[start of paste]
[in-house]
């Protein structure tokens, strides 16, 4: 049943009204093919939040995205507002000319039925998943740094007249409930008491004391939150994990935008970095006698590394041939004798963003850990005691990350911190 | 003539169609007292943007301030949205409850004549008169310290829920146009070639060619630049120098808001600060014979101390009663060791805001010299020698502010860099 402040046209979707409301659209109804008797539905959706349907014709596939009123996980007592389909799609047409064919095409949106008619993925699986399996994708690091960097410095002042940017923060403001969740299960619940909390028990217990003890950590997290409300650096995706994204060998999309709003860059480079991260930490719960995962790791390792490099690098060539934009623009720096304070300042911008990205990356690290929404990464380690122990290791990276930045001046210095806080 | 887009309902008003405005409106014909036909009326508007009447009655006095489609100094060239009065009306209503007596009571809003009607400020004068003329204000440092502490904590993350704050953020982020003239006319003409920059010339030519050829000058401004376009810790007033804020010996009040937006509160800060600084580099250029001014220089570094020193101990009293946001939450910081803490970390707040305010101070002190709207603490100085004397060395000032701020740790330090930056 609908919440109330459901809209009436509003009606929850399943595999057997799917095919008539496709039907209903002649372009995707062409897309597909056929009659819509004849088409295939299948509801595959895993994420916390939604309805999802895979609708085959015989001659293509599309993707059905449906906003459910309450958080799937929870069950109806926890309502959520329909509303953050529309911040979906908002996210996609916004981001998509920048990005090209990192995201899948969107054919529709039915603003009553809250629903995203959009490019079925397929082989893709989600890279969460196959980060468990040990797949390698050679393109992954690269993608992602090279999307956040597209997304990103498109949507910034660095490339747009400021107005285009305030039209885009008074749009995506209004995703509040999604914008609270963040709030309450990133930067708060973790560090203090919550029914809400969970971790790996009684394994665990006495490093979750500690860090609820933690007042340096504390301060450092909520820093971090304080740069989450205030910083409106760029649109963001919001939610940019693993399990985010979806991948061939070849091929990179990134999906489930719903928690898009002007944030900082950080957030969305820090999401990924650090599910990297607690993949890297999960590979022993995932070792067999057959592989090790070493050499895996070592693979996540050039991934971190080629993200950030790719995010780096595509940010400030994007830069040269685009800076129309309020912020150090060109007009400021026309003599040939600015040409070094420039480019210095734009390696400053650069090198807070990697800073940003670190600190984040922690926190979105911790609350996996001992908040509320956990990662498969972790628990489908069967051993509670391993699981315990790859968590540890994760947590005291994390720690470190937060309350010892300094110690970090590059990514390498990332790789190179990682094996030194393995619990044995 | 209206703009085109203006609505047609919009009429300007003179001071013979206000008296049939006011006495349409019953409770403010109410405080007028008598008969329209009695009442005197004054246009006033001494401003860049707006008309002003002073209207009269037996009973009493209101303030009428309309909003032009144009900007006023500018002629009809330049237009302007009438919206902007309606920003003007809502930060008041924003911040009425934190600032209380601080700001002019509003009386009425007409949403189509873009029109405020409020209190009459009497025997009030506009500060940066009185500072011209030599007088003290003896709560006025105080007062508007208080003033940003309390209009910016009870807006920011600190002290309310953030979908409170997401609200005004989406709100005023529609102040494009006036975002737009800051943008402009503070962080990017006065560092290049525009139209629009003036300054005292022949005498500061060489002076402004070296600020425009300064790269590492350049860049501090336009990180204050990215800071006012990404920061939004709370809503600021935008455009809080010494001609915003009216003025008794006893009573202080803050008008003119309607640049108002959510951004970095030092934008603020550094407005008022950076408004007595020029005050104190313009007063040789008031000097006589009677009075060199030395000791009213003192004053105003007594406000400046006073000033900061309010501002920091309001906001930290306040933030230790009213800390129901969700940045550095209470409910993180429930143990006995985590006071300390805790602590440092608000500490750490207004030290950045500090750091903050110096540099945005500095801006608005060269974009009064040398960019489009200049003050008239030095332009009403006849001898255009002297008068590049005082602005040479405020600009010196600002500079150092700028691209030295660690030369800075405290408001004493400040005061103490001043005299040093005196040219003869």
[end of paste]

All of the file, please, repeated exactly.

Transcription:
[in-house]
């Protein structure tokens, strides 16, 4: 049943009204093919939040995205507002000319039925998943740094007249409930008491004391939150994990935008970095006698590394041939004798963003850990005691990350911190 | 003539169609007292943007301030949205409850004549008169310290829920146009070639060619630049120098808001600060014979101390009663060791805001010299020698502010860099 402040046209979707409301659209109804008797539905959706349907014709596939009123996980007592389909799609047409064919095409949106008619993925699986399996994708690091960097410095002042940017923060403001969740299960619940909390028990217990003890950590997290409300650096995706994204060998999309709003860059480079991260930490719960995962790791390792490099690098060539934009623009720096304070300042911008990205990356690290929404990464380690122990290791990276930045001046210095806080 | 887009309902008003405005409106014909036909009326508007009447009655006095489609100094060239009065009306209503007596009571809003009607400020004068003329204000440092502490904590993350704050953020982020003239006319003409920059010339030519050829000058401004376009810790007033804020010996009040937006509160800060600084580099250029001014220089570094020193101990009293946001939450910081803490970390707040305010101070002190709207603490100085004397060395000032701020740790330090930056 609908919440109330459901809209009436509003009606929850399943595999057997799917095919008539496709039907209903002649372009995707062409897309597909056929009659819509004849088409295939299948509801595959895993994420916390939604309805999802895979609708085959015989001659293509599309993707059905449906906003459910309450958080799937929870069950109806926890309502959520329909509303953050529309911040979906908002996210996609916004981001998509920048990005090209990192995201899948969107054919529709039915603003009553809250629903995203959009490019079925397929082989893709989600890279969460196959980060468990040990797949390698050679393109992954690269993608992602090279999307956040597209997304990103498109949507910034660095490339747009400021107005285009305030039209885009008074749009995506209004995703509040999604914008609270963040709030309450990133930067708060973790560090203090919550029914809400969970971790790996009684394994665990006495490093979750500690860090609820933690007042340096504390301060450092909520820093971090304080740069989450205030910083409106760029649109963001919001939610940019693993399990985010979806991948061939070849091929990179990134999906489930719903928690898009002007944030900082950080957030969305820090999401990924650090599910990297607690993949890297999960590979022993995932070792067999057959592989090790070493050499895996070592693979996540050039991934971190080629993200950030790719995010780096595509940010400030994007830069040269685009800076129309309020912020150090060109007009400021026309003599040939600015040409070094420039480019210095734009390696400053650069090198807070990697800073940003670190600190984040922690926190979105911790609350996996001992908040509320956990990662498969972790628990489908069967051993509670391993699981315990790859968590540890994760947590005291994390720690470190937060309350010892300094110690970090590059990514390498990332790789190179990682094996030194393995619990044995 | 209206703009085109203006609505047609919009009429300007003179001071013979206000008296049939006011006495349409019953409770403010109410405080007028008598008969329209009695009442005197004054246009006033001494401003860049707006008309002003002073209207009269037996009973009493209101303030009428309309909003032009144009900007006023500018002629009809330049237009302007009438919206902007309606920003003007809502930060008041924003911040009425934190600032209380601080700001002019509003009386009425007409949403189509873009029109405020409020209190009459009497025997009030506009500060940066009185500072011209030599007088003290003896709560006025105080007062508007208080003033940003309390209009910016009870807006920011600190002290309310953030979908409170997401609200005004989406709100005023529609102040494009006036975002737009800051943008402009503070962080990017006065560092290049525009139209629009003036300054005292022949005498500061060489002076402004070296600020425009300064790269590492350049860049501090336009990180204050990215800071006012990404920061939004709370809503600021935008455009809080010494001609915003009216003025008794006893009573202080803050008008003119309607640049108002959510951004970095030092934008603020550094407005008022950076408004007595020029005050104190313009007063040789008031000097006589009677009075060199030395000791009213003192004053105003007594406000400046006073000033900061309010501002920091309001906001930290306040933030230790009213800390129901969700940045550095209470409910993180429930143990006995985590006071300390805790602590440092608000500490750490207004030290950045500090750091903050110096540099945005500095801006608005060269974009009064040398960019489009200049003050008239030095332009009403006849001898255009002297008068590049005082602005040479405020600009010196600002500079150092700028691209030295660690030369800075405290408001004493400040005061103490001043005299040093005196040219003869």